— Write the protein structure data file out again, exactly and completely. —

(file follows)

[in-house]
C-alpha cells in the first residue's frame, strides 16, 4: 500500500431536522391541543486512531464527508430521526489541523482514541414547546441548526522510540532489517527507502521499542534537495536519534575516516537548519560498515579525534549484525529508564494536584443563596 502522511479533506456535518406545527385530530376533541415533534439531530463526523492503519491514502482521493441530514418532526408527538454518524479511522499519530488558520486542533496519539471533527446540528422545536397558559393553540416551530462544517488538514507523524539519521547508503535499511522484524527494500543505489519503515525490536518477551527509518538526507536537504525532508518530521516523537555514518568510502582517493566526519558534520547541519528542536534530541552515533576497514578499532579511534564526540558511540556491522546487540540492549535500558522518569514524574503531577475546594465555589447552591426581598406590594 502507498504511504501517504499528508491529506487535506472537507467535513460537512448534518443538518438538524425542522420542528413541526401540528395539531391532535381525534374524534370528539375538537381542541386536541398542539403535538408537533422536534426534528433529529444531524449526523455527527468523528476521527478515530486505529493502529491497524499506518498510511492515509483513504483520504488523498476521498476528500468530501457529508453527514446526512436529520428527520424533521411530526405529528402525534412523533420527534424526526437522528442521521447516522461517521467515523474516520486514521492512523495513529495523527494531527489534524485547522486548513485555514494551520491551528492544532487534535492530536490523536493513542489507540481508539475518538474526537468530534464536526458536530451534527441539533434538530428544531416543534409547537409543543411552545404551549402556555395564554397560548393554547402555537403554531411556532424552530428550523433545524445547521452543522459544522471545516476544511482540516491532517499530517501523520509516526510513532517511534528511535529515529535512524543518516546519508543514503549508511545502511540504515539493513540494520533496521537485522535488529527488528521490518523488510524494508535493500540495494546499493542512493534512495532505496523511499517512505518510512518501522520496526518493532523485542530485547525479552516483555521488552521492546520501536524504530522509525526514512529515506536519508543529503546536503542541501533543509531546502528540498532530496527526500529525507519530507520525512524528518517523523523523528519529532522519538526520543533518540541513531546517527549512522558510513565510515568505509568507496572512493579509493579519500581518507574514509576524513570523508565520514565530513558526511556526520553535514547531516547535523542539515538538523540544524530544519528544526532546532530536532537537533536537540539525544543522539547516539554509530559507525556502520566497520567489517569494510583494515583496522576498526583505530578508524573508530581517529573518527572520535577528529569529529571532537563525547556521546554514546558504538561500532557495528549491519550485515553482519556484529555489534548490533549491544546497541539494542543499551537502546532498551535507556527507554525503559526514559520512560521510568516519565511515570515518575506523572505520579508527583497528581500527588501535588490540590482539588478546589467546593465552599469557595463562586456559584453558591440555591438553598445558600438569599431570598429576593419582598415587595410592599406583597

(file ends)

[in-house]
C-alpha cells in the first residue's frame, strides 16, 4: 500500500431536522391541543486512531464527508430521526489541523482514541414547546441548526522510540532489517527507502521499542534537495536519534575516516537548519560498515579525534549484525529508564494536584443563596 502522511479533506456535518406545527385530530376533541415533534439531530463526523492503519491514502482521493441530514418532526408527538454518524479511522499519530488558520486542533496519539471533527446540528422545536397558559393553540416551530462544517488538514507523524539519521547508503535499511522484524527494500543505489519503515525490536518477551527509518538526507536537504525532508518530521516523537555514518568510502582517493566526519558534520547541519528542536534530541552515533576497514578499532579511534564526540558511540556491522546487540540492549535500558522518569514524574503531577475546594465555589447552591426581598406590594 502507498504511504501517504499528508491529506487535506472537507467535513460537512448534518443538518438538524425542522420542528413541526401540528395539531391532535381525534374524534370528539375538537381542541386536541398542539403535538408537533422536534426534528433529529444531524449526523455527527468523528476521527478515530486505529493502529491497524499506518498510511492515509483513504483520504488523498476521498476528500468530501457529508453527514446526512436529520428527520424533521411530526405529528402525534412523533420527534424526526437522528442521521447516522461517521467515523474516520486514521492512523495513529495523527494531527489534524485547522486548513485555514494551520491551528492544532487534535492530536490523536493513542489507540481508539475518538474526537468530534464536526458536530451534527441539533434538530428544531416543534409547537409543543411552545404551549402556555395564554397560548393554547402555537403554531411556532424552530428550523433545524445547521452543522459544522471545516476544511482540516491532517499530517501523520509516526510513532517511534528511535529515529535512524543518516546519508543514503549508511545502511540504515539493513540494520533496521537485522535488529527488528521490518523488510524494508535493500540495494546499493542512493534512495532505496523511499517512505518510512518501522520496526518493532523485542530485547525479552516483555521488552521492546520501536524504530522509525526514512529515506536519508543529503546536503542541501533543509531546502528540498532530496527526500529525507519530507520525512524528518517523523523523528519529532522519538526520543533518540541513531546517527549512522558510513565510515568505509568507496572512493579509493579519500581518507574514509576524513570523508565520514565530513558526511556526520553535514547531516547535523542539515538538523540544524530544519528544526532546532530536532537537533536537540539525544543522539547516539554509530559507525556502520566497520567489517569494510583494515583496522576498526583505530578508524573508530581517529573518527572520535577528529569529529571532537563525547556521546554514546558504538561500532557495528549491519550485515553482519556484529555489534548490533549491544546497541539494542543499551537502546532498551535507556527507554525503559526514559520512560521510568516519565511515570515518575506523572505520579508527583497528581500527588501535588490540590482539588478546589467546593465552599469557595463562586456559584453558591440555591438553598445558600438569599431570598429576593419582598415587595410592599406583597